One critique of some common-law comparative legal academies is their intensively “court-centric” focus, which, some believe, “marginalize[s]” the role of the legislative branch. The same may be said of the extant comparative international law literature: most of it concerns the interpretive approaches of national courts. In fact, one of the field’s seminal pieces defines comparative international law as the process of “seeking to identify and interpret international law by engaging in comparative analyses of various domestic court decisions.” Not surprisingly, then, nearly all of this volume’s contributions deal mostly or exclusively with courts and judicial decisions. While we agree with this volume’s other contributors that courts can play a significant part in diversifying how international law works across different systems, we contend that the foundation of the comparative international law project lies elsewhere. We argue that among the most important and underappreciated interpretative acts — and therefore, those currently most needing study — are the international law interpretations of national legislatures.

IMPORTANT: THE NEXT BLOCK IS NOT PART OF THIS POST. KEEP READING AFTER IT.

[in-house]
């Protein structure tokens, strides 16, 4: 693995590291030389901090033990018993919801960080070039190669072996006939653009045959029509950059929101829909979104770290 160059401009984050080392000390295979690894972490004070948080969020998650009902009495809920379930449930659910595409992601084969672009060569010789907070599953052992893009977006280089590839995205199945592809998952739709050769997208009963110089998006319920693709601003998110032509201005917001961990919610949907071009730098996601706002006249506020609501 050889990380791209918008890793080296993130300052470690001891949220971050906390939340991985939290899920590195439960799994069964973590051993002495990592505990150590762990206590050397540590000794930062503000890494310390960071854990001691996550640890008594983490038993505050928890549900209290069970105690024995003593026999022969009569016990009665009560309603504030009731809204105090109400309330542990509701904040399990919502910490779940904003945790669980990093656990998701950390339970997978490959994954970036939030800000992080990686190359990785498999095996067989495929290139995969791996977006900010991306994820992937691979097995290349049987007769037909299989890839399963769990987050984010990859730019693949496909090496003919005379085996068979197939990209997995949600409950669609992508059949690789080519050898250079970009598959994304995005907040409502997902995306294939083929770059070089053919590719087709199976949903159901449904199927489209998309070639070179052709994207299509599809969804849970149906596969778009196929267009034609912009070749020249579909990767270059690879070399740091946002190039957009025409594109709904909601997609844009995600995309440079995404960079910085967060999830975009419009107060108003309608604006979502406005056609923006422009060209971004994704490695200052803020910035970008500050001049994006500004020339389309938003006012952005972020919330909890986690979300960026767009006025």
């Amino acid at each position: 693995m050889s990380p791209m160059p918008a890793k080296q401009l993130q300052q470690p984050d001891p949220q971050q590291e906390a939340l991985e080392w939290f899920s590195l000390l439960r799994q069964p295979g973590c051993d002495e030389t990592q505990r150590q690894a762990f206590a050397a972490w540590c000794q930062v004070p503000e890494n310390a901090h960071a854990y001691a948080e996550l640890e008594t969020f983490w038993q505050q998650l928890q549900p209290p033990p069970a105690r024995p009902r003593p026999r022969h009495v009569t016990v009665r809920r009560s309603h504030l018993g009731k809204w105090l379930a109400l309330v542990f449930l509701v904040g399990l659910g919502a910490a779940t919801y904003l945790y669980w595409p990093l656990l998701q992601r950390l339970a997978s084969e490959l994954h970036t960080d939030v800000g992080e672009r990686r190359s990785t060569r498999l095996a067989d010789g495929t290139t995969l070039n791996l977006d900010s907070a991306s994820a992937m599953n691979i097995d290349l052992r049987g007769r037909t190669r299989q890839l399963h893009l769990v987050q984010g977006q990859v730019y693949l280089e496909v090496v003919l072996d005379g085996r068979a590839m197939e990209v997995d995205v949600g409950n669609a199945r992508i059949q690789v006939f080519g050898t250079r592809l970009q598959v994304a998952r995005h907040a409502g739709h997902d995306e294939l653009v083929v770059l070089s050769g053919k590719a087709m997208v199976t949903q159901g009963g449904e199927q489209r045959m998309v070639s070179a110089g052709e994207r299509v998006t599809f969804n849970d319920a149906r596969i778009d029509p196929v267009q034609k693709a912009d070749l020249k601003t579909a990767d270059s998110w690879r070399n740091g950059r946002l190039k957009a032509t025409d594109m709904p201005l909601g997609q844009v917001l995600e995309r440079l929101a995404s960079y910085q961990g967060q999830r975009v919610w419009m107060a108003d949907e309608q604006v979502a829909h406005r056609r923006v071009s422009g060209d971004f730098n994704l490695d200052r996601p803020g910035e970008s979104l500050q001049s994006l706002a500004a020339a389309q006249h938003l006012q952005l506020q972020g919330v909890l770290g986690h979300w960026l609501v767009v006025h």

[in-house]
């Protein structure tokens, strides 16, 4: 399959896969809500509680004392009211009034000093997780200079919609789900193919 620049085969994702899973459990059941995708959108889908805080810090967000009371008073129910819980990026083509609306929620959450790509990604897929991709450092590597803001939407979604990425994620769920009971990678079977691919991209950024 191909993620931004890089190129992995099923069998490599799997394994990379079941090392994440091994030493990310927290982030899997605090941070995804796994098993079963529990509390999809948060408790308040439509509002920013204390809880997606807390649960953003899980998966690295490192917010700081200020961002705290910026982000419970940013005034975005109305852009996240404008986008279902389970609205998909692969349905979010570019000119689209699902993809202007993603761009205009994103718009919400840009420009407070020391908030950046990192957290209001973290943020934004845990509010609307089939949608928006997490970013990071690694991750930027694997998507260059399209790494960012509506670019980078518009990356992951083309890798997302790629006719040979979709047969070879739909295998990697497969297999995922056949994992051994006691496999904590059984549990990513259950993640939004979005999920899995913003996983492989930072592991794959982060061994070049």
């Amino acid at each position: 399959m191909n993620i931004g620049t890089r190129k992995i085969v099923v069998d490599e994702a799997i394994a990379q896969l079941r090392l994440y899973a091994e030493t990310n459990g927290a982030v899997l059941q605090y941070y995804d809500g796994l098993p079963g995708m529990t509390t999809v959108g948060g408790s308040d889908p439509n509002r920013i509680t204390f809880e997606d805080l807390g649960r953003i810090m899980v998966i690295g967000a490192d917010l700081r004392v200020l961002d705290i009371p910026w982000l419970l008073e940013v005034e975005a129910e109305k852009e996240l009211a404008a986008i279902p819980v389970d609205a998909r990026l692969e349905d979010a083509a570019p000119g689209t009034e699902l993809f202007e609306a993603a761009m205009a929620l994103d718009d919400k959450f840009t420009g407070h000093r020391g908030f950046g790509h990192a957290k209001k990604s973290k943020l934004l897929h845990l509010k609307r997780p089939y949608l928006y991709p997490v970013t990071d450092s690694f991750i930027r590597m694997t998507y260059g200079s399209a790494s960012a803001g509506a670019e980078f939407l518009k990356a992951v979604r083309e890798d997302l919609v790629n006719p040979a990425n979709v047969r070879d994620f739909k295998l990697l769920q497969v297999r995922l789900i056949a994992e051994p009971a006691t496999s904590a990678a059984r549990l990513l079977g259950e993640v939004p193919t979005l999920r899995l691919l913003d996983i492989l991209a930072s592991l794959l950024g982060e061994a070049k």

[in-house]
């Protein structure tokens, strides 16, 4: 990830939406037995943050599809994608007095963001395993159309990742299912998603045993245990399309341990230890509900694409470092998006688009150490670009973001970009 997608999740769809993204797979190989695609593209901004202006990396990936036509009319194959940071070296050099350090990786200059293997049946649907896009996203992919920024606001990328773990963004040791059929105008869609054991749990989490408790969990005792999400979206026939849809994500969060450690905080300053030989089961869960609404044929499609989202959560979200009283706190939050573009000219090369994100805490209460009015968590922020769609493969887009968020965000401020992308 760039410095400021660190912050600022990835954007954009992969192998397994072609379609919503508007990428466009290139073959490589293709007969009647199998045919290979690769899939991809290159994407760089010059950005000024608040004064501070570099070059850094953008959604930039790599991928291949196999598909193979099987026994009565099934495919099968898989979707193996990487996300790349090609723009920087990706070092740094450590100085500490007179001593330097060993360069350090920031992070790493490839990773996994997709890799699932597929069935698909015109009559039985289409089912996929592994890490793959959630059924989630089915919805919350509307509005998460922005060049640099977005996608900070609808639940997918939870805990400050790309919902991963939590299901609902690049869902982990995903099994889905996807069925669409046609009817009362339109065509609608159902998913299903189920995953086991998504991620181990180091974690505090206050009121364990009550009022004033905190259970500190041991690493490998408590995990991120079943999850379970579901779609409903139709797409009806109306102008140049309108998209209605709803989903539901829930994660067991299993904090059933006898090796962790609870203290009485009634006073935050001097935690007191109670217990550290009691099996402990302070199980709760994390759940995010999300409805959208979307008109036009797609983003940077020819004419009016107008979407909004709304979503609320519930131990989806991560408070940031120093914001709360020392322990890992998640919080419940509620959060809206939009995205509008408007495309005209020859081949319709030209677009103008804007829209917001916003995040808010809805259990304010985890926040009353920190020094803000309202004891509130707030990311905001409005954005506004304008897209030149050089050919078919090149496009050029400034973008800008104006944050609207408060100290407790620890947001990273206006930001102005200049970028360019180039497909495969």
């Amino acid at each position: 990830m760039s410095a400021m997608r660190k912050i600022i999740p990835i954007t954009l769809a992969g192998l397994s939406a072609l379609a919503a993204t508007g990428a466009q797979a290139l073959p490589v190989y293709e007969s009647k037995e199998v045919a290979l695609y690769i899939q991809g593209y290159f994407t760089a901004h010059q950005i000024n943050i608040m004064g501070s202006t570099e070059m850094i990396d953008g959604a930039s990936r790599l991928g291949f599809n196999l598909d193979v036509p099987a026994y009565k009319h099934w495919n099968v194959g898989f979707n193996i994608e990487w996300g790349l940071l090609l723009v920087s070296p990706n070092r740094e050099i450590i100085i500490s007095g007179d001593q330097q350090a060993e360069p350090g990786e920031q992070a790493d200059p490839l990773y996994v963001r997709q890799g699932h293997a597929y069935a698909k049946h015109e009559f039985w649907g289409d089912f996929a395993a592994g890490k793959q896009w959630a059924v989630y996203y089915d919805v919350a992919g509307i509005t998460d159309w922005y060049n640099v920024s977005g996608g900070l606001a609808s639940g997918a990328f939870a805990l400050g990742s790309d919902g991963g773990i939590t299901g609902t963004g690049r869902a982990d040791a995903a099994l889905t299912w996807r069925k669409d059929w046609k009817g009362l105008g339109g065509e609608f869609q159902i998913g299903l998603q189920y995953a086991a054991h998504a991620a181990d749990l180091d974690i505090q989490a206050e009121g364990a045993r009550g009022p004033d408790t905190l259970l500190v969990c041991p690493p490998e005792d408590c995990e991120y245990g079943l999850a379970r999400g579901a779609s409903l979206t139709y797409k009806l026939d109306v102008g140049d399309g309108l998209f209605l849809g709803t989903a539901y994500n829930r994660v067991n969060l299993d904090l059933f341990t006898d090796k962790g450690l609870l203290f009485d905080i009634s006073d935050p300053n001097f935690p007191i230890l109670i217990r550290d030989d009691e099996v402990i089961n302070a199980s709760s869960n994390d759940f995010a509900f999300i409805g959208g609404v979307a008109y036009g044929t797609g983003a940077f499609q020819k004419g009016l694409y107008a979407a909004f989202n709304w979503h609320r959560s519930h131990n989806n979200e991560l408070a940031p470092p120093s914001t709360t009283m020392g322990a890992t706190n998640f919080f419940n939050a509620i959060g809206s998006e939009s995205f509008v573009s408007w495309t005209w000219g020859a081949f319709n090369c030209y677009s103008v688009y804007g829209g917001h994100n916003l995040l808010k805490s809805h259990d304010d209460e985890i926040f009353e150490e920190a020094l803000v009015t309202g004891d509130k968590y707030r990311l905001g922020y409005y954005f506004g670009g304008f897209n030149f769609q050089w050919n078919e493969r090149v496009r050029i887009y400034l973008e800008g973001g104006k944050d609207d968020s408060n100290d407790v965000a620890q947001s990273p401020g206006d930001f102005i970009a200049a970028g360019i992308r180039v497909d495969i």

Kevin Cope & Hooman Movassagh, National Legislatures: The Foundations of Comparative International Law, in Comparative International Law, Oxford University Press, 271–291 (2018).